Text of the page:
A chart reader analyzes the effect of an intervention by inspecting the data appearing after the condition change line. Chartlytics shows a condition change line with a red line ending with a small 90 degree line to the right (and the name of the condition).

How to add a condition change line

First, (1) click on the performers link and then (2) select the specific performer for whom you would like to enter an intervention or annotation.

Click on the tab for Conditions (3). You will see a green box (called a button) with the words “Add Condition.” Click on the Add Condition button (3).

Next you will see a Worksheet for the specific Performer. In the Worksheet all of the pinpoints for Performer will appear.

After clicking on the Add Condition button you will arrive on a page that allows you to add a condition.

In the box “Title (Short, to be rendered on the chart)” write a short title labeling the intervention or annotation (4). Under the “Description” you can enter a longer, more detailed description of the intervention or annotation (5).

Choose (6) an annotation or intervention. An annotation captures comments, explanations, or observations that may enlighten the chart reader as to what happened with a certain data point or set of data points. As an example, a new staff person might work with the performer and an annotation would clue in the chart reader that something different took place (potentially important but perhaps not). An annotation will appear as a dotted line and will not affect change measures (e.g., celeration, bounce, A.I.M.) for the condition.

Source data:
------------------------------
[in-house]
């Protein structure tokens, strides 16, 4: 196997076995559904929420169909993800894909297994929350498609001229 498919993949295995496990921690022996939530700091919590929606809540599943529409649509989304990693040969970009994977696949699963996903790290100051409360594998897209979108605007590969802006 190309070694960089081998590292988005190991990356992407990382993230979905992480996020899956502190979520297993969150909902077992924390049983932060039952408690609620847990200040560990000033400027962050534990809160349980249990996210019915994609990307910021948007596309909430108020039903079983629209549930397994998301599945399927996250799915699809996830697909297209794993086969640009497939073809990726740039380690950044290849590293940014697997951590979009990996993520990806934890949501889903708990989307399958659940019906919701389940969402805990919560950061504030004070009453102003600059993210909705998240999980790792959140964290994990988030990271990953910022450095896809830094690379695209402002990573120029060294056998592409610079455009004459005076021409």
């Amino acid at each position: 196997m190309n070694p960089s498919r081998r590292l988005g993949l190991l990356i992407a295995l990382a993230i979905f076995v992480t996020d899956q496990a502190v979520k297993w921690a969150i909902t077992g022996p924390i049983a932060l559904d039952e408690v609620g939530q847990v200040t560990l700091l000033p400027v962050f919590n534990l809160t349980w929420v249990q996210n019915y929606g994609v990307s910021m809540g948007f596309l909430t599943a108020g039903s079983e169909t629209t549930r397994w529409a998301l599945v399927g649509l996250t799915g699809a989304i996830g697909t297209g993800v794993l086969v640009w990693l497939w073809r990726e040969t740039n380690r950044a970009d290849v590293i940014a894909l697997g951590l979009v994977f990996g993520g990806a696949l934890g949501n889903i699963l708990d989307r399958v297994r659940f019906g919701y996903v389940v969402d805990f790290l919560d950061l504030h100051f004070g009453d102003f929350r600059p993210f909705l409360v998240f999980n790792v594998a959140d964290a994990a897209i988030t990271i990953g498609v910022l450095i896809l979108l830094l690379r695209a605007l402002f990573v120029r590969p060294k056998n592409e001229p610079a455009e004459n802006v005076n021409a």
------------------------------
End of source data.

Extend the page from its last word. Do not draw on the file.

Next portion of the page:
An intervention means significantly altering the course of events for the Performer. An intervention could include a change to materials, practice procedures, or perhaps a medical intervention (medication change like ADHD meds). The Performer, Manager, Advisor, and Supervisor can determine the differences between intervention and annotation.

Interventions do affect change measures (e.g., celeration, bounce, A.I.M.). Once an intervention occurs on the chart, all of the change measures (e.g., celeration, bounce, A.I.M.) for the previous condition will stop and a new set of change measures will appear for the new condition. 

Condition change lines also allow chart readers to determine the effects of changes from one condition to the next with FrequencyMultipliers, Celeration Multipliers, Bounce Change, and A.I.M. Change.

After choosing whether to institute a condition change or an annotation, (7) select the pinpoint for said annotation or intervention. Also, choosing the date (8) for the intervention or annotation will specify exactly where the information will appear on the chart.

Successfully completing the previously described steps will bring you to a page showing all of the information. Any of the information can undergo revision by selecting the Edit button.

To view intervention or annotation, (9) click on the tab “Charts.”

The intervention line shows up in between the day the intervention began and the previous day. Annotations appear on the exact day.